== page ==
I wanted to flag this online tidbit by Dairy Today writer Cathy Merlo about a new USDA report on the economics of organic dairy production. It pointed out that while organic dairy production has grown rapidly on a percentage basis – about 25% between 2000 and 2005 alone – it still represents a tiny sliver of the total number of cows in the U.S., just about 1 percent.
The really interesting thing in the USDA’s analysis is that the higher cost of production of organic milk, even with a heavier reliance on home-grown forage, negates much of the higher milk price that certified organic farms receive. This statistic was telling:
• Total economic costs of organic dairies in 2005 were $7.65 per cwt higher than for conventional dairies, nearly $1 per cwt higher than the average price premium for organic milk.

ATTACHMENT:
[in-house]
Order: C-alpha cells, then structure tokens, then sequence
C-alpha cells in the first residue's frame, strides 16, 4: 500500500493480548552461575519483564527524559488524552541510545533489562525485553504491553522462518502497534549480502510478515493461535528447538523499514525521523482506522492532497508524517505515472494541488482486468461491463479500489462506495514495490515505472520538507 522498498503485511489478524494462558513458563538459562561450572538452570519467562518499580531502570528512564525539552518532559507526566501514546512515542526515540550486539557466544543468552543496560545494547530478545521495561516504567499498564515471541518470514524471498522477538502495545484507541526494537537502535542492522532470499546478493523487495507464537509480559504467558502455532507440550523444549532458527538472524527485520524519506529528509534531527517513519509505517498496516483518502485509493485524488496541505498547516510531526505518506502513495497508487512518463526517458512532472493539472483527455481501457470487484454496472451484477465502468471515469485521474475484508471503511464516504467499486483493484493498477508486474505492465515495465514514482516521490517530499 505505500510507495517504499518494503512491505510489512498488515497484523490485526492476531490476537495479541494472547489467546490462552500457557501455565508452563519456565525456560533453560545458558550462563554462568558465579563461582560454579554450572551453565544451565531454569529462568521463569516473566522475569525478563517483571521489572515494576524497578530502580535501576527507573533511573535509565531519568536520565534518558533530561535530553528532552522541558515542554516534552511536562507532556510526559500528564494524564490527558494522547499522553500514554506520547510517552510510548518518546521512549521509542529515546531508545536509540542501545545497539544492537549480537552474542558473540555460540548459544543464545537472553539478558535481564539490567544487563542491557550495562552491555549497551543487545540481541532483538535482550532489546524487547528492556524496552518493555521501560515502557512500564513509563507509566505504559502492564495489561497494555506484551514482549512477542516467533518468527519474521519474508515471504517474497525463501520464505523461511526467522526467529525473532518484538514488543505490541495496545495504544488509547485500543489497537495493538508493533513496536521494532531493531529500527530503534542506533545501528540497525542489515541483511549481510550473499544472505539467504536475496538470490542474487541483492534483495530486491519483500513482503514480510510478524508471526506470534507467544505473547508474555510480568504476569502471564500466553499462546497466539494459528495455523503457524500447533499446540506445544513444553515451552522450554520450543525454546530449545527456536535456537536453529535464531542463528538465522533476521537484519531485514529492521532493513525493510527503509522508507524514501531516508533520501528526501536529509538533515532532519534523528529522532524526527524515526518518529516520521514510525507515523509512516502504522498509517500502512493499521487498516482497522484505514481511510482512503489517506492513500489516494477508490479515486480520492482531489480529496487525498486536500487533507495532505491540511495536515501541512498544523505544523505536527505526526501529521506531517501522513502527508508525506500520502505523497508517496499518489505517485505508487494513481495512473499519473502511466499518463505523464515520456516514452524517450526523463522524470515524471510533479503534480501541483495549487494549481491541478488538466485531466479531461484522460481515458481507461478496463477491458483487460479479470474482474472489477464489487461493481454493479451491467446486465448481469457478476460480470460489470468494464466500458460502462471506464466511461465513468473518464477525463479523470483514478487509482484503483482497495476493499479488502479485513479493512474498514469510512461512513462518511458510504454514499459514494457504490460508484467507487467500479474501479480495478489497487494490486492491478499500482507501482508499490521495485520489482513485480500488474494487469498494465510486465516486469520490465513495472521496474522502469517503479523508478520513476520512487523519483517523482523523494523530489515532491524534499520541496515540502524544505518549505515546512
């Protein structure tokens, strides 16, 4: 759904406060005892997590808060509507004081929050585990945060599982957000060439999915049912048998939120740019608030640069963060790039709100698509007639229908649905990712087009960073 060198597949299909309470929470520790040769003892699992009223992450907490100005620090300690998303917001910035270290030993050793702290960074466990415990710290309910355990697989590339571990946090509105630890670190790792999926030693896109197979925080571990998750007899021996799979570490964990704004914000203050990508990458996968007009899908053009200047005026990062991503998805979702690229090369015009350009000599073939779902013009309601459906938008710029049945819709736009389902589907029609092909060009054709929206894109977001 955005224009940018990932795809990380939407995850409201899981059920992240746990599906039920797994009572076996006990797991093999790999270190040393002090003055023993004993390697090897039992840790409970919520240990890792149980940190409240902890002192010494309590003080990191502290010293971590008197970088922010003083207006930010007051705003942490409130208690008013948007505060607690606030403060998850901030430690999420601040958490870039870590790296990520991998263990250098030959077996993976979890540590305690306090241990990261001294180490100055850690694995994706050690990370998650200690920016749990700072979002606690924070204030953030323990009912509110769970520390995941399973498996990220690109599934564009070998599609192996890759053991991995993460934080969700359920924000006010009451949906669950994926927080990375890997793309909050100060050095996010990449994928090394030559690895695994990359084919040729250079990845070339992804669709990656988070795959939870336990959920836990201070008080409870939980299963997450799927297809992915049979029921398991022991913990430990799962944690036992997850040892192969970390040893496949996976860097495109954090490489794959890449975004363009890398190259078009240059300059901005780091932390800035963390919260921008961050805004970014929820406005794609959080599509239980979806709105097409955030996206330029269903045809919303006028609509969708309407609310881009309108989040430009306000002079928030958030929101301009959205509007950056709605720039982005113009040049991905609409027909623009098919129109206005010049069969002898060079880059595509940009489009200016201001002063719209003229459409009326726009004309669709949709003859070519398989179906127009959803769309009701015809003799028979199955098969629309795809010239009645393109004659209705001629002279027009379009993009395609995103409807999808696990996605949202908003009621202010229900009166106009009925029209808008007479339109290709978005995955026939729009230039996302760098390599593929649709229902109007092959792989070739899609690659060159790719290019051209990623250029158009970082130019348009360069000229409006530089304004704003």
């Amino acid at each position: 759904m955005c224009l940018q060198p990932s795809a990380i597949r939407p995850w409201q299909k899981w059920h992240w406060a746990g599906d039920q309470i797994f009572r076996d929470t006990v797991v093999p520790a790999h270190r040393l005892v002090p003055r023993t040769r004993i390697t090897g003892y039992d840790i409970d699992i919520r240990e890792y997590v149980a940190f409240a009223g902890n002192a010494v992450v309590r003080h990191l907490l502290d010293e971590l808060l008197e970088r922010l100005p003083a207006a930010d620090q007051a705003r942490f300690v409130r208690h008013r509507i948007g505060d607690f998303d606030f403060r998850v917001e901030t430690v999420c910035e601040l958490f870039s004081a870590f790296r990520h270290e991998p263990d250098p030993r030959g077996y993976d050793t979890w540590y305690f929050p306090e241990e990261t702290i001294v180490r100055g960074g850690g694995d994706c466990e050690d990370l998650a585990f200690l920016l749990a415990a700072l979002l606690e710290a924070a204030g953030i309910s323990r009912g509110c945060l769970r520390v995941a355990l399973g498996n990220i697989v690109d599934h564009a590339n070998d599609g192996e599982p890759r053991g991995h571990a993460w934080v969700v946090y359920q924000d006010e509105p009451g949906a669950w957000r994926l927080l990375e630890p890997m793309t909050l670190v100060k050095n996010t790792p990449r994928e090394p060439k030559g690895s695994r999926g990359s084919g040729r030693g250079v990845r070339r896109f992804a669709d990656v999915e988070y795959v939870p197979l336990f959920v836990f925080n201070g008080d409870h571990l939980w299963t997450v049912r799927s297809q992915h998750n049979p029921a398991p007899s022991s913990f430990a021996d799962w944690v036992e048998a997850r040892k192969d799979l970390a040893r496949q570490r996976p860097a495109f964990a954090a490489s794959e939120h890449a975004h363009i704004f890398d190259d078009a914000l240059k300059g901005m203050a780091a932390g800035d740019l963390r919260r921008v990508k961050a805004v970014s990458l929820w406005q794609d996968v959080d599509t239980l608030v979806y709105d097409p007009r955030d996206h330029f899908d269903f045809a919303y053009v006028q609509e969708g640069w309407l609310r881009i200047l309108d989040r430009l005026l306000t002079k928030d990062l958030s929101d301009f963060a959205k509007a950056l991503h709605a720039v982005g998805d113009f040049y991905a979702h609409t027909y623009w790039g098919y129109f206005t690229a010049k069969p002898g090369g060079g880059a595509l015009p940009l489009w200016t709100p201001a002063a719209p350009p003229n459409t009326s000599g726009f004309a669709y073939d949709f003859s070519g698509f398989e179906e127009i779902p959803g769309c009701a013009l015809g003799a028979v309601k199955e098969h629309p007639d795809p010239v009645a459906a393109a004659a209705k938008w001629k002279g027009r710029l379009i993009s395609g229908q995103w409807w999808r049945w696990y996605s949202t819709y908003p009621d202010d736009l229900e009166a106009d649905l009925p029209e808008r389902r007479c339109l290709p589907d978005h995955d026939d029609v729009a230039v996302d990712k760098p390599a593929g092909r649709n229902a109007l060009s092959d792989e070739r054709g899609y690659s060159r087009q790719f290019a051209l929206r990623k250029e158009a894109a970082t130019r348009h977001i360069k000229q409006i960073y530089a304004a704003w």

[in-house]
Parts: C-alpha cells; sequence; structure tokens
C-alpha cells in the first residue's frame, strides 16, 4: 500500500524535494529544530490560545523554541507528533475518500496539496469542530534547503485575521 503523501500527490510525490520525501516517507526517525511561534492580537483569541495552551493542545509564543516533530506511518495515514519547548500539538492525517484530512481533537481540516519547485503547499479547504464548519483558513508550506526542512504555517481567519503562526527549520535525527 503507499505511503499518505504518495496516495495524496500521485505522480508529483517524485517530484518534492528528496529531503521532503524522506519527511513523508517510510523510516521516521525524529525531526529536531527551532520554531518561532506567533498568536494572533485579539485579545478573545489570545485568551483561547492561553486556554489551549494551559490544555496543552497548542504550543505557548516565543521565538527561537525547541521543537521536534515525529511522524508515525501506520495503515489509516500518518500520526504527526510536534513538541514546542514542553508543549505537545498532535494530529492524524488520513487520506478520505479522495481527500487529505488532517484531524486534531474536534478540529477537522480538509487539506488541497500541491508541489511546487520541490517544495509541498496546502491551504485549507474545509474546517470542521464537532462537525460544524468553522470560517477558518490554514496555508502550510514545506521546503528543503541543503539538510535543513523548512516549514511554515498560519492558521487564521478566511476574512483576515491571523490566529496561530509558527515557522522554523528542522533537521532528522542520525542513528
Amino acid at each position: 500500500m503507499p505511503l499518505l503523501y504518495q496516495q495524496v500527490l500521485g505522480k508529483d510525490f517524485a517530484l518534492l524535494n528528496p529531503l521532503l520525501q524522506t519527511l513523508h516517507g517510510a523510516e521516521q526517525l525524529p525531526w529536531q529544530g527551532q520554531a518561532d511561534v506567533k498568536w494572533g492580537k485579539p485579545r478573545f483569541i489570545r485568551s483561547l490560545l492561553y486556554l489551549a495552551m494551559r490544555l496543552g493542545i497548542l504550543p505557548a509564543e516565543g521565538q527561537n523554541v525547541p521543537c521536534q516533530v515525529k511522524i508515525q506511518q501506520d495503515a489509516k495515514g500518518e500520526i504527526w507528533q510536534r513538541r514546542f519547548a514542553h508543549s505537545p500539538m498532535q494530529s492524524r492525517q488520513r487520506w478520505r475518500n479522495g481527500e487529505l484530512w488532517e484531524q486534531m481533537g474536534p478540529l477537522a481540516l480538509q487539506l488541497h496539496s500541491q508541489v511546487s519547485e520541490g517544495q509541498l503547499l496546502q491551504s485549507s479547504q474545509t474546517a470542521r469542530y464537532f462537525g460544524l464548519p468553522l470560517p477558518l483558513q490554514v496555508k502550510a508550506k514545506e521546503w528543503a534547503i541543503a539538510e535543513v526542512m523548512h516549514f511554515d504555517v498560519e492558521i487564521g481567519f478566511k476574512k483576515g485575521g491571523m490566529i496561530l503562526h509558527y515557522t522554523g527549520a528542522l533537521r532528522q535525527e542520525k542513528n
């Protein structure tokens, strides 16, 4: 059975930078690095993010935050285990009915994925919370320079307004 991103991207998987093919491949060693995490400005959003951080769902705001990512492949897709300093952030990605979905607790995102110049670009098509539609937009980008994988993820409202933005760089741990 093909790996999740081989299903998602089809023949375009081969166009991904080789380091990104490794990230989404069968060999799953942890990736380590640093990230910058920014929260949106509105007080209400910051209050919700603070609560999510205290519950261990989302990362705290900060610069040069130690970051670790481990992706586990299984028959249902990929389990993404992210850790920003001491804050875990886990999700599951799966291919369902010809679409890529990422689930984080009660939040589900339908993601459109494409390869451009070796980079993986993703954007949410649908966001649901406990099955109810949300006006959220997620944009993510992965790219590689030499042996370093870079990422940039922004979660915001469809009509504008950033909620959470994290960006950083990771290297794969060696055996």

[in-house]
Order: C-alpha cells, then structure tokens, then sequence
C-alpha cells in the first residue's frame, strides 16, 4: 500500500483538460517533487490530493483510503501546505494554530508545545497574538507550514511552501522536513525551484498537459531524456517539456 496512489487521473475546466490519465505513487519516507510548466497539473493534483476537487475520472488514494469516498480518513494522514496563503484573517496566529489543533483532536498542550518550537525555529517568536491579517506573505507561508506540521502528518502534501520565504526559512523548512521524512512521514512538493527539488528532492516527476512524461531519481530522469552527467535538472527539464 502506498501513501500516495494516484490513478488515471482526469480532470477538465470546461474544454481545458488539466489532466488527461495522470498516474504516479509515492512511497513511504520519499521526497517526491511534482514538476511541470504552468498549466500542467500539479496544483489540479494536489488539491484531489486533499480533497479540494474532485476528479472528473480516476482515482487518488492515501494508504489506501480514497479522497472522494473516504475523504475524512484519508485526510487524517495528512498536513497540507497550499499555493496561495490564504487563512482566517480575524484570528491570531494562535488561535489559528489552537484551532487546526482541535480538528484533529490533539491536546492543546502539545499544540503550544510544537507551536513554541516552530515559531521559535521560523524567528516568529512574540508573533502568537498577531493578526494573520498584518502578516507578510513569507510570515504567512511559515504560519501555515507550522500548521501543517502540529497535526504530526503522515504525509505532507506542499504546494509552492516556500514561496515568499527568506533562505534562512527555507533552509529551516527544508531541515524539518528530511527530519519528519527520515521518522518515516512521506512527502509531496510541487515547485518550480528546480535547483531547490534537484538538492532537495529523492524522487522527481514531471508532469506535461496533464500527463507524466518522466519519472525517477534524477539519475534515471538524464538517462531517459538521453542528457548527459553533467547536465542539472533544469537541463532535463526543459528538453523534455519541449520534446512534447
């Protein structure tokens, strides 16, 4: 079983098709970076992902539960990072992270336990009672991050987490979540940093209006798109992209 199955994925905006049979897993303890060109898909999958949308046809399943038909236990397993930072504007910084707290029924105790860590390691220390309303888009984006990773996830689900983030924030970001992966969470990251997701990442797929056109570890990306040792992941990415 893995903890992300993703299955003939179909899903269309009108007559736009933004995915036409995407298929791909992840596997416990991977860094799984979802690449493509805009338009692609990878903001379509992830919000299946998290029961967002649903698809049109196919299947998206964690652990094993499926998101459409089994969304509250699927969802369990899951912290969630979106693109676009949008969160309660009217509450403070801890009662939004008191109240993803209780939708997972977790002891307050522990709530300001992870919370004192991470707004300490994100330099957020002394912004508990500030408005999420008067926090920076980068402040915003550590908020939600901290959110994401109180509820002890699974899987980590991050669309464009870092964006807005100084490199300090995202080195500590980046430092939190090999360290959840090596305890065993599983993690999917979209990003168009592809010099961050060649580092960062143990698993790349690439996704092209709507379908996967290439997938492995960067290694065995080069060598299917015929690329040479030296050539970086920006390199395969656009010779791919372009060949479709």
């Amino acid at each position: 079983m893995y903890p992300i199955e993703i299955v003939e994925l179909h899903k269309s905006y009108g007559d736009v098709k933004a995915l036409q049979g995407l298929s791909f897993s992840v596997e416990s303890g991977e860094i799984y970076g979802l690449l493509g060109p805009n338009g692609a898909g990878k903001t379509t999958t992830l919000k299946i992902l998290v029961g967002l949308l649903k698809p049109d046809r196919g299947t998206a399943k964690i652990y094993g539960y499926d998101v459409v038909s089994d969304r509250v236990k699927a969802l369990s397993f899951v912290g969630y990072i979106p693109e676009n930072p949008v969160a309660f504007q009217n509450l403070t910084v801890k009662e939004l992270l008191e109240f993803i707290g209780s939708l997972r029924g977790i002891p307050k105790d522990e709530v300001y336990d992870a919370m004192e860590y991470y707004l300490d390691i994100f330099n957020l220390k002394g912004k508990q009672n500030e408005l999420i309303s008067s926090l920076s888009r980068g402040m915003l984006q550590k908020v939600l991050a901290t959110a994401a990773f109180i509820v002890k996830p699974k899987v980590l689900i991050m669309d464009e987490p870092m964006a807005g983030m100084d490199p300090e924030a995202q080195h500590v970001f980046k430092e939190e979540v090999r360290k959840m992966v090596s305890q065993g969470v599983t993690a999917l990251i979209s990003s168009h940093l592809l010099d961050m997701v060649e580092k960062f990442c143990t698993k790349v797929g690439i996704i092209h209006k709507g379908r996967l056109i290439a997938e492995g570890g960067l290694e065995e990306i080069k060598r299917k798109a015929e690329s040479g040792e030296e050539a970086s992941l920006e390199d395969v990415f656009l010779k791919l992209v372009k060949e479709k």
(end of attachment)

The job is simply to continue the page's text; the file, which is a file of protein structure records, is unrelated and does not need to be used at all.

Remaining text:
What the report illustrates is that there is no sure pathway to profitable dairy production that passes through organic certification. There may be some entirely valid reasons that farmers choose to go the organic route, but as the dairy crisis of 2009 has painfully illustrated, that route has not avoided the financial pressures afflicting all livestock producers, organic or not. The crunch this year with low milk prices, and high input costs, is an equal-opportunity scythe that cuts down everyone’s business model.
As milk prices continue to rebound at the end of 2009 (and as consumers reassess their shopping and food purchasing habits), it will be interesting to see whether the decline in demand for organic foods reverses itself next year, and whether that will provide enough incentive to see more farms make the conversion to organic.